More than 1,500 farmers across Britain made 2020 Big Farmland Bird Count the biggest since it launched with 25 red-listed species recorded.
Farmers battled through the worst winter flooding in recent years to show they are at the forefront of conservation efforts.
They recorded more than 120 species across 1.4 million acres in the Game & Wildlife Conservation Trust (GWCT) initiative this February.
Twenty-five red-listed species were recorded, with nine featuring in the 25 most-commonly seen species.
Of these, fieldfares, starlings, linnets and lapwings were the four most abundant red listed species recorded with over 67,000 in total, which equates to 24% of all species spotted.
The five most abundant birds seen were woodpigeons, starlings, lapwings, black-headed gulls and rooks.
Due to storms Ciara and Dennis hitting both weekends of the count, organisers extended the count window by a week in response to calls from farmers who wanted to take part but couldn’t do so.
“The fact we received a record-breaking number of count returns despite Storm Ciara and Storm Dennis wreaking havoc for many farm businesses is remarkable,” said Roger Draycott, GWCT head of advisory who took on responsibility for co-ordinating this year’s count.
“This highlights the commitment of farmers to not only undertake farm wildlife conservation measures but also to record and evaluate the benefits of this vital conservation work.”
With an increased focus on delivering public goods in the government’s future Environmental Land Management scheme, understanding what is on the farm is increasingly important.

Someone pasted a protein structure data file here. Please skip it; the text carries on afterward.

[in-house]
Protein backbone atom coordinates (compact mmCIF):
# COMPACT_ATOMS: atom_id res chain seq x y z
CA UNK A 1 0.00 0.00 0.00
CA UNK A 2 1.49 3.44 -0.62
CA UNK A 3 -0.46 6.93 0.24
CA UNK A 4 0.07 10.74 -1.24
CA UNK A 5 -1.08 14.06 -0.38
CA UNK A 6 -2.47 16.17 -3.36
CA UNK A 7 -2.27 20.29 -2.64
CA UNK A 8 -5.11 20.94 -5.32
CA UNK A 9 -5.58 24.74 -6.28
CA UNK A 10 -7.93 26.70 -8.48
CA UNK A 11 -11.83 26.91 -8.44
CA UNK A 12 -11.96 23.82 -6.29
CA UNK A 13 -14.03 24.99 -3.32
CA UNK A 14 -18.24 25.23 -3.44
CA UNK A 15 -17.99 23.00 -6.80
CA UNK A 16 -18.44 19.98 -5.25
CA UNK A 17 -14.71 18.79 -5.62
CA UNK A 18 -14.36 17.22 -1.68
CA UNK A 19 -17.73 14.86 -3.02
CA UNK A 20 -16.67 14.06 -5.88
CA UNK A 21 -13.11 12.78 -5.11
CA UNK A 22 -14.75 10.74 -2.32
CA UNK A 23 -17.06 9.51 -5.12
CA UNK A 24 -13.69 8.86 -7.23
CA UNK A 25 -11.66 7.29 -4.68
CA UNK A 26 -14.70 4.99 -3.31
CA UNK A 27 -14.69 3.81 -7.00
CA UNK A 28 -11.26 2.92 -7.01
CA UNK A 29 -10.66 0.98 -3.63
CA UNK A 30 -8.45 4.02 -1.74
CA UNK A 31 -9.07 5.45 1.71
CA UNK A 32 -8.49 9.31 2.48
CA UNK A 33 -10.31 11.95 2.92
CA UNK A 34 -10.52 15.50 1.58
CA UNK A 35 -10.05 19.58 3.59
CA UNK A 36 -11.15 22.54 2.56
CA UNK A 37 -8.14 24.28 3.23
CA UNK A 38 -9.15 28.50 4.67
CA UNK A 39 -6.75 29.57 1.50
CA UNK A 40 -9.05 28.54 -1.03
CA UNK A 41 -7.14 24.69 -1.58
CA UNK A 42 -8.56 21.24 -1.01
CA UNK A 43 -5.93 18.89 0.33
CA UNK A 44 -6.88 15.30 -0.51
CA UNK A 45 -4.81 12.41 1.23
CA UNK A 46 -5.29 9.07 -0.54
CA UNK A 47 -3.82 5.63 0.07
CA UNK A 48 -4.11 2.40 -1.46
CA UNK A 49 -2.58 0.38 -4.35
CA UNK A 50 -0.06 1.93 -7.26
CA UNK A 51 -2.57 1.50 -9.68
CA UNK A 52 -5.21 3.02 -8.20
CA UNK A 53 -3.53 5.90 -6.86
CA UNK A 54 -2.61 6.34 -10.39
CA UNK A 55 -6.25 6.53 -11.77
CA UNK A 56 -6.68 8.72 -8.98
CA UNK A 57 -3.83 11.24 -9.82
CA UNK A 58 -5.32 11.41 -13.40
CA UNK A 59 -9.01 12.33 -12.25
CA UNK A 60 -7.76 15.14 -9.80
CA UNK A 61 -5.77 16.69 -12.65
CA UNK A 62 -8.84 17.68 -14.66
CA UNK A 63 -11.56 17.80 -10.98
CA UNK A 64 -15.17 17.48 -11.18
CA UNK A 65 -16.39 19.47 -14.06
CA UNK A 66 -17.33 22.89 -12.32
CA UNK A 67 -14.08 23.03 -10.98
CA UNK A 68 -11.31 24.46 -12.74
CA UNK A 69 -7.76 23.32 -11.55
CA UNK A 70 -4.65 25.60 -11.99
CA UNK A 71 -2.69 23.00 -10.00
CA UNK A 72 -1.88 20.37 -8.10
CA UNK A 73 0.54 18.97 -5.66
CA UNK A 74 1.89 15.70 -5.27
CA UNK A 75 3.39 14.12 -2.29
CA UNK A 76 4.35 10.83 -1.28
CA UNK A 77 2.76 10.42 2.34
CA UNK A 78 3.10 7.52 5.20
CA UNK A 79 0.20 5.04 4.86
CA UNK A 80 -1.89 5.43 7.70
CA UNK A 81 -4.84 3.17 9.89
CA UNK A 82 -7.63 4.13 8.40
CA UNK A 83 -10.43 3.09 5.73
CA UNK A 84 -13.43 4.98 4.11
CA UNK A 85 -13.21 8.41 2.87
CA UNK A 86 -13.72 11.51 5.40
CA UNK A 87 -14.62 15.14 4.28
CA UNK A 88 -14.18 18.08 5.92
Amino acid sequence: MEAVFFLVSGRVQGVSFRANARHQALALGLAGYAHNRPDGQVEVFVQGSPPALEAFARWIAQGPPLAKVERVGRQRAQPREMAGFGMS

Half the participants are in some form of agri-environment scheme. Some 36% of farmers taking part were providing some form of extra seed feed for birds, either through growing wild bird seed mixes, or by providing additional grain through scatter feeding or via hoppers.
Farmers across the UK took the initiative to heart, with every county in England represented in the count.
For the second year running Norfolk had the most returns, with 129 farmers completing the survey. This was followed by Wiltshire with 68, and Hampshire and Suffolk with 67 each.
There were also responses from Northern Ireland, Scotland, Wales and, thanks to some passionate overseas conservationists, Austria.
The average farm size of those taking part was 920 acres (372 hectares), and includes arable, livestock and dairy farms, alongside horticulture units, poultry producers and pig producers submitting counts.
The survey areas included important environmental features such as hedges, woodland edges, ponds, grass margins, wild bird cover, ditches and trees.
The BFBC was launched in 2014 to highlight the work done by farmers and gamekeepers in helping to reverse the decline in farmland birds.
The count offers a simple means of recording the effect of any conservation work currently being instigated by farmers on their land, such as scatter feeding birds through winter or growing crops specifically to provide seed for birds.